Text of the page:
Colin thought him a coward. Did George know his little sister Ginny ended up being sold to Gregory Goyle? Did he know how his mother wept when they took his father to Azkaban? George Weasley who kept the Elder Wand on his desk like an ornament, because it meant nothing, a spoil of war. George Weasley who- a journalist should have had the words, but Colin didn’t. He was a coward, and Colin detested him.
George Weasley was a hero for fucking over everyone he loved.
That’s what Colin was going to write. He was going to write that George Weasley was a hero, a businessman, an entrepreneur, an academic, one of the greatest minds the wizarding world had ever seen. A hero.
That’s what he was going to write.
That was what he had to write.
Colin’s editor, impressed with his choice of topic, had arranged for Colin’s trip to Bulgaria to speak with the esteemed Mr. Weasley himself. Initially, Colin declined, but there was little he could do.
So he departed, wrapped in his warmest travelling cloak, his best transcribing quill in hand.
Once he reached Durmstrang, he was warmly welcomed by their deputy headmaster, Professor Kosovieyetz, who led him up a spiral of marble stairs to Professor Weasley’s office.
When the door opened, Professor Weasley was standing by the window, his back turned to Colin.
Professor Kosovieyetz cleared his throat and said something in Bulgarian, then left.
Colin braced himself. He was ready to face him. Once a friend, almost a family member, an almost identical copy of the love of his life, Fred Weasley; once a blooming young man, now a dead man
To Colin, they could never be identical. Everyone, even at the funeral, commented on how similar they were. They weren’t. They weren’t. Fred was whole, Fred was beautiful. Fred was not George. No one, nothing, could ever be a carbon copy of Fred Weasley. Because Fred would have died rather than betray his friends. Fred would have died.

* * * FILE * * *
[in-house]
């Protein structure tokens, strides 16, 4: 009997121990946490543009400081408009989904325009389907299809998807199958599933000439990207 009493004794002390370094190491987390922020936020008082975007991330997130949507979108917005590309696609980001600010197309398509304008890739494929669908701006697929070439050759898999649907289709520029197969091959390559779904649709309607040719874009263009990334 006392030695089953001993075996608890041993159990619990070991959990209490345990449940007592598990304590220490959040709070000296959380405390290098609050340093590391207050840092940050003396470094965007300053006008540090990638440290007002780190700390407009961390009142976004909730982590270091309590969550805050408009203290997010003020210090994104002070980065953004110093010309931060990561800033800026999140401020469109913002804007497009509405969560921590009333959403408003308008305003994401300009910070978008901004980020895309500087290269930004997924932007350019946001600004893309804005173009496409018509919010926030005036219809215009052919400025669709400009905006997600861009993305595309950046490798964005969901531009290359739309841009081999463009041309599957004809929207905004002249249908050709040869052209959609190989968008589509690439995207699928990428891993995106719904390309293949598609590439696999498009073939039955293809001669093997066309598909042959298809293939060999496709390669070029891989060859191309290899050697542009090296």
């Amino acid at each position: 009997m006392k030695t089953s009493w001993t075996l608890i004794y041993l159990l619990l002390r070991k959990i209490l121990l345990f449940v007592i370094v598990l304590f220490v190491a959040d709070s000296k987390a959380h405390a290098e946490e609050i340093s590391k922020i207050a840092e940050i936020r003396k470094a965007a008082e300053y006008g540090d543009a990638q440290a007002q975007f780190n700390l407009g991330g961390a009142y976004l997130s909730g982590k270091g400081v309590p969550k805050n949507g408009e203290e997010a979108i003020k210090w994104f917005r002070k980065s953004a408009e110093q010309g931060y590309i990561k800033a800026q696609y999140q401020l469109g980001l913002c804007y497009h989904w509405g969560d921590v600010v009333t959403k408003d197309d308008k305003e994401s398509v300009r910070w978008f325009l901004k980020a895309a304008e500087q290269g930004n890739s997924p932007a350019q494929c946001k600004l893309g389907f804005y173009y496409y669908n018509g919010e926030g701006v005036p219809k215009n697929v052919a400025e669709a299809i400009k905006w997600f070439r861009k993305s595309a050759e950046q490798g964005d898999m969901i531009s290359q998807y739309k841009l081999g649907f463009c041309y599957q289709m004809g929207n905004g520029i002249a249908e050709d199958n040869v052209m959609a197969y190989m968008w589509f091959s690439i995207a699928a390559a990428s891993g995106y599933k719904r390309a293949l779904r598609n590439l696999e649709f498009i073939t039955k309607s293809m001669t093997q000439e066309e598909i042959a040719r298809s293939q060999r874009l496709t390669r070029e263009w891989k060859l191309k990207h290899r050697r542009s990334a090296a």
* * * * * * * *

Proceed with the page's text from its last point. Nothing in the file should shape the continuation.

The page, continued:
Professor Weasley turned around, and Colin felt his head spin.
The paintings on the walls were staring him out. He didn’t like their eyes. They were wrong.
Before him, twenty years older, darker, paler, cloaked in heavy dark velvet, stood--
‘Fred,’ Colin croaked, his voice caught in his throat, so quiet he could barely hear it himself.
‘Hello, Mr. Creevey,’ said Fred Weasley. It was unmistakeably him. He had the same eyes, the same elegant hands, the chipped tooth, and most importantly, both ears.
Fred would have died. Colin had reassured himself, so many times over the years, that Fred would have died rather than done what George had done. What taboos do we subscribe to? Refusing to mention, to speak of the evil wicked and evil deeds of one brother to another. The taboos we live by. What Fred had done, what George had done, what who had done?
No, Fred would have died rather than betray his friends.
Except, he didn’t.
‘I believe our childhood familiarity allows us to be on first name terms. Please, call me George,’ said Fred, stretching out his hand.
Colin felt blood rush up to his head. Fred would have died. Who sold their soul just to prolong a sad and miserable existence under the regime they’d fought tooth and nail to overthrow? Who betrayed everything, everyone, they loved; just to prolong their own life? He had. So had George. Fred wouldn’t. Fred would have died.
What should he do? Play along and pretend he didn’t recognise him? Or lash out against him, spit in his face, spell it out for him: that he is a coward, that he will roast in hell? He was going to burn in that eternal frozen flame.
Or, perhaps, should be let him know how he missed those tender moments they once shared, that no one had ever loved him like Fred had, that he had never forgotten--
Colin looked down. Protected by a thick layer of glass, the Elder Wand, untouched for twenty years, lay menacing, wicked, embedded in the surface of the table. Just a spoil of war. An antique. A myth.
‘What an honour,’ Colin swallowed, shaking Fred’s hand.
It didn’t matter.
Four hours later Colin’s article lay precise and perfect on his Editor’s desk. It said what it had to say. George Weasley was a hero. George Weasley was a fucking hero.
Five hours later, Colin Creevey’s body was found floating in the river Danube.